New Perspective

“And Jesus asked the lawyers and Pharisees, ‘Is it lawful to cure people on the sabbath, or not?’”

Luke 14:3

Recently I was listening to an episode of the radio show, “Wait, Wait…Don’t Tell Me!,” and the celebrity caller for the program was Dr. Neil deGrasse Tyson, the head of the Hayden Planetarium, astrophysicist, and all-around interesting guy.  During the program, Dr. Tyson had to answer three multiple choice questions.  Getting two of the three correct would win a listener a prize.  He was stumped two out of the three times.   The host made a bit of a big deal out of the fact that they had stumped someone so smart.


Unruffled by the jabs Tyson said something that caught my ear.  He said, “I choose to look at this differently.  I didn’t get two questions wrong and one right, I learned two new things today that I didn’t know when I got up this morning.”


Jesus chose to look at things differently.  He didn’t see the rules of the sabbath, he chose to look at the situation differently.  Jesus saw the man with dropsy.  Jesus encourages us to look at our fellow humans differently–seeing not the inadequacies or the short-comings, or the brokenness, but seeing the beloved child of God.


How will you look at the world, and those whom you encounter today differently?  How will you choose to look with fresh eyes?


In Christ,


About matthewhanisian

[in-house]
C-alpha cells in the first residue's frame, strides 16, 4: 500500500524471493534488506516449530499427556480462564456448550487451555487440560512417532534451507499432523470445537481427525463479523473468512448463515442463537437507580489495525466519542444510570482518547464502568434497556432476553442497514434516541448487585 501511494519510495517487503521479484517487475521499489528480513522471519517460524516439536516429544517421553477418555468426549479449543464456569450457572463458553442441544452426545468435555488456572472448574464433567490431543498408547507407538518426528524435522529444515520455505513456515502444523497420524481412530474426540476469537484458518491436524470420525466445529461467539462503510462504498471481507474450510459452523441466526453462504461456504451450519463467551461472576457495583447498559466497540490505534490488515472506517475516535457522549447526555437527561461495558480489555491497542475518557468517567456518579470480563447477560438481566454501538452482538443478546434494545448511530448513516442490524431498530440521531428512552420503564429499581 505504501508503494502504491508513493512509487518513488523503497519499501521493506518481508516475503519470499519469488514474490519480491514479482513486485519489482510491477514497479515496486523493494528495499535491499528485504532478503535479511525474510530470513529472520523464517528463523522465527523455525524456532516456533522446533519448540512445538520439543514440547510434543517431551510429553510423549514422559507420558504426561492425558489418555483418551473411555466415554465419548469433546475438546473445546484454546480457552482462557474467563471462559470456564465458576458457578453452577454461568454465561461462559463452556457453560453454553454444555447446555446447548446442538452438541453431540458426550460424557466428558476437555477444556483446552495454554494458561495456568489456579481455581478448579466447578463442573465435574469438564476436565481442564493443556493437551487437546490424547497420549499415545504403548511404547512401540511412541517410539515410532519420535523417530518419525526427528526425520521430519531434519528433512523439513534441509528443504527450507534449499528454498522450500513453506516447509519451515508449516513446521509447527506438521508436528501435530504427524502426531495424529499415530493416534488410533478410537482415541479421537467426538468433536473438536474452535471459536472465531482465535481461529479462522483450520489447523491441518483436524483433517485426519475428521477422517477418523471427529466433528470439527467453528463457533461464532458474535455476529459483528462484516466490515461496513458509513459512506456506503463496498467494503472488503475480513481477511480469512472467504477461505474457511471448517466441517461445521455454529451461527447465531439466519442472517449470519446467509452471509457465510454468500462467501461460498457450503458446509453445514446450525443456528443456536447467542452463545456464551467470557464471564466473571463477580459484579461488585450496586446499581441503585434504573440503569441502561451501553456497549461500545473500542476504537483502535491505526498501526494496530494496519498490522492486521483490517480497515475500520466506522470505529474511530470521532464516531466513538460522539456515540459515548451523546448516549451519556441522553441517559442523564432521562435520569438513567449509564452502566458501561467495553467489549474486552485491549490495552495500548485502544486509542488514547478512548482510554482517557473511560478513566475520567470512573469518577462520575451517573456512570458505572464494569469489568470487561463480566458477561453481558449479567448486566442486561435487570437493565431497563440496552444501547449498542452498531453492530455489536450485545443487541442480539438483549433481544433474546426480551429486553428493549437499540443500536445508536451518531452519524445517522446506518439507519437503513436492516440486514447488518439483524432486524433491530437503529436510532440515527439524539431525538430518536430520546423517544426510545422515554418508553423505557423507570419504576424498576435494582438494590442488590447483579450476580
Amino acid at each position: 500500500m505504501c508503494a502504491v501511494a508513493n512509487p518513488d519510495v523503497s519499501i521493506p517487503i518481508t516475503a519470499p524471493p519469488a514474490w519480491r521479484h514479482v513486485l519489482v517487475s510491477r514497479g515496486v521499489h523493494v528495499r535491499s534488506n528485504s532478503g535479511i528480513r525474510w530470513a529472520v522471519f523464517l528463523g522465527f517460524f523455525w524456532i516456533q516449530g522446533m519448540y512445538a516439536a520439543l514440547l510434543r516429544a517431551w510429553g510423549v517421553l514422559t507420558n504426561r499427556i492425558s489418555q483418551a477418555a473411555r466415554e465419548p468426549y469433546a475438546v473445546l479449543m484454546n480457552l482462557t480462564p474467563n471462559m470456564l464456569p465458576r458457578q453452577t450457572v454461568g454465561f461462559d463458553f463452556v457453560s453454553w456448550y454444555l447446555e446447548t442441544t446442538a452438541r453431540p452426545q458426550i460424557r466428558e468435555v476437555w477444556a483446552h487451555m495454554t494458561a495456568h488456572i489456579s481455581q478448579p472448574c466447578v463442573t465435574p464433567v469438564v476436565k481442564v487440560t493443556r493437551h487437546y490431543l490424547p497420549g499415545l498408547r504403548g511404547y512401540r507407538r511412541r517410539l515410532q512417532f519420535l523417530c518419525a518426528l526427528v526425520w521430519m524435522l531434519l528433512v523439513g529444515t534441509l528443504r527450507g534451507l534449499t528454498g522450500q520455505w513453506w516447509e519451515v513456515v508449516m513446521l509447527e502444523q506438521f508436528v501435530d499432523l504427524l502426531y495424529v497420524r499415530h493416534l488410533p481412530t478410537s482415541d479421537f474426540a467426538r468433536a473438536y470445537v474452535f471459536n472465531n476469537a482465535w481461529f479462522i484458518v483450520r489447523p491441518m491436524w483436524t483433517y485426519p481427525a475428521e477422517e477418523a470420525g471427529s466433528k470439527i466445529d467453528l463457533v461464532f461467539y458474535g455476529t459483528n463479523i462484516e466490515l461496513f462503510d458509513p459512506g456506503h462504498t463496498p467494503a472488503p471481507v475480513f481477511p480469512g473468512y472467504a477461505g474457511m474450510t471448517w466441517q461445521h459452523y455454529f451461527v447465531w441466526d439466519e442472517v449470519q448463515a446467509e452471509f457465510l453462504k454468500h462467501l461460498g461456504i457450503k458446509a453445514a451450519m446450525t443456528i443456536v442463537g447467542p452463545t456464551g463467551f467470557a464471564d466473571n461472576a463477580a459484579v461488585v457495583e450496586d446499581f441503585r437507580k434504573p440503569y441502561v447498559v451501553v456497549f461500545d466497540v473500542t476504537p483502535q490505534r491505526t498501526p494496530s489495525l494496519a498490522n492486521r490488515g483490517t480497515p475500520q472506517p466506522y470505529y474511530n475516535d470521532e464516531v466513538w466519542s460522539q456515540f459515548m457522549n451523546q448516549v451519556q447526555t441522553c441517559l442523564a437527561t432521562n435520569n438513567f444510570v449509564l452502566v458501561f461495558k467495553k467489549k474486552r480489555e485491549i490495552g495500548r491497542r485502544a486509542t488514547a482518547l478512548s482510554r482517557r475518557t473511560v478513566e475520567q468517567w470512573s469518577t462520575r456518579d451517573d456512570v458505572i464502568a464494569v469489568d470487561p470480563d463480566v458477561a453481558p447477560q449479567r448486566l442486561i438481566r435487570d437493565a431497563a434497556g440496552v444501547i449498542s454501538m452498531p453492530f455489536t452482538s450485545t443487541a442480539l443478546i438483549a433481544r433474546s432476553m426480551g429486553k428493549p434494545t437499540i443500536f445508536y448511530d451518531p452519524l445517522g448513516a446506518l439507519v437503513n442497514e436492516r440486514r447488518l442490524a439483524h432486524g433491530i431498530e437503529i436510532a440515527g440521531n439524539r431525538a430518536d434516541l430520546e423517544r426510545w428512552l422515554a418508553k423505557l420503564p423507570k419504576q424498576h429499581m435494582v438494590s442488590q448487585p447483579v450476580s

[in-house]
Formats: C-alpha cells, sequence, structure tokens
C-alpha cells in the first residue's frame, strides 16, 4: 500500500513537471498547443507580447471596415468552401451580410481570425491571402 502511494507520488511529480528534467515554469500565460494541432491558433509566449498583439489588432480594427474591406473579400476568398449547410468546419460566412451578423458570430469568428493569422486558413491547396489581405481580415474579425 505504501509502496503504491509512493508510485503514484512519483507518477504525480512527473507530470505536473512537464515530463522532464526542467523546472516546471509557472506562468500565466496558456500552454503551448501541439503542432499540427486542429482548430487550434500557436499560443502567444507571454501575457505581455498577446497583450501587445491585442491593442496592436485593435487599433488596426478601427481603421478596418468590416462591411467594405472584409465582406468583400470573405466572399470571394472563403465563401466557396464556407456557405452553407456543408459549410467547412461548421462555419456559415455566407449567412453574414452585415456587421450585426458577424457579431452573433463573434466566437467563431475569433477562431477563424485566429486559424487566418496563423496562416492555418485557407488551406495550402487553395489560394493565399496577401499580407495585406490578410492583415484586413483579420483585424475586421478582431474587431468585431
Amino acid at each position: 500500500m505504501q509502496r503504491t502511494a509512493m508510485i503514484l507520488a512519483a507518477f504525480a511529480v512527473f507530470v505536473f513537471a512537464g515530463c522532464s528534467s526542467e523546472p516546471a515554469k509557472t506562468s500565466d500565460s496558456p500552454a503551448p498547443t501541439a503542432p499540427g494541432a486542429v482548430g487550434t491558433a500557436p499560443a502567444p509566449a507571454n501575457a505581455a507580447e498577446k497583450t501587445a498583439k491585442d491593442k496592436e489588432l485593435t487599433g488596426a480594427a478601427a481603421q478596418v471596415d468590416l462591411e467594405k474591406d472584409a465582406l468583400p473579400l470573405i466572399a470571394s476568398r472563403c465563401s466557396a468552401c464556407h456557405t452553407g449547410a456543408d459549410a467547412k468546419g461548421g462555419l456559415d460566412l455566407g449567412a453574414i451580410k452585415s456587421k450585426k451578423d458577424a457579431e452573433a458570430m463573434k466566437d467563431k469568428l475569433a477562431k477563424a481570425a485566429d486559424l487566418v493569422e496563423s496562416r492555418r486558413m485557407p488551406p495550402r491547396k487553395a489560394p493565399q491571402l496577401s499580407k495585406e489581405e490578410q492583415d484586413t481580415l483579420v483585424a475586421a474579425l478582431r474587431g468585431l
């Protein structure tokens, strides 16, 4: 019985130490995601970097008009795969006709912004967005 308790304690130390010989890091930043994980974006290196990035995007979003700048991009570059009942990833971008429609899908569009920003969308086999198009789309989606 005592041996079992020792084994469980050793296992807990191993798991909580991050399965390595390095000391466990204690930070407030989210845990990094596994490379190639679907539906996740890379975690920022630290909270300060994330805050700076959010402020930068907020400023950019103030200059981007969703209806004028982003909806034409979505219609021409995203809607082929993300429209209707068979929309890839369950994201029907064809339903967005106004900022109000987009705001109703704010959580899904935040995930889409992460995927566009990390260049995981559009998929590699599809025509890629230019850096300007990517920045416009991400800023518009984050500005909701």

Associate Rector at St. Alban's Episcopal Church, Washington, D.C.
This entry was posted in The Rev. Matthew R. Hanisian. Bookmark the permalink.

2 Responses to New Perspective

  1. As one who has manic depression, I am often discriminated against as much as a Black or Gay person because people can’t understand the situation. I have an illness that gives me a terribly painful often exhausting depression, and also a “high” or uninhibited state. I do my best to inform people but they don’t find it amenable to take the time to care. I am now being transitioned to another Church because of the supposed damage I did. I am sorry for that. But I ask that people try to understand me instead of discard or avoid me. I am not a monster. I am a bright, intelligent, and beautiful human being.

  2. Margo Kingston says:

    I am so glad that you picked up on this. I had also heard this exchange on Wait,Wait and I am also a fan of Neal de Grasse Tyson. I have thought of his answer about learning something new – nearly every day since, and it is quite fitting that you applied it to the teachings of Jesus. This is perhaps one reason why I enjoy reading the Daily Cup — to learn something new each day.

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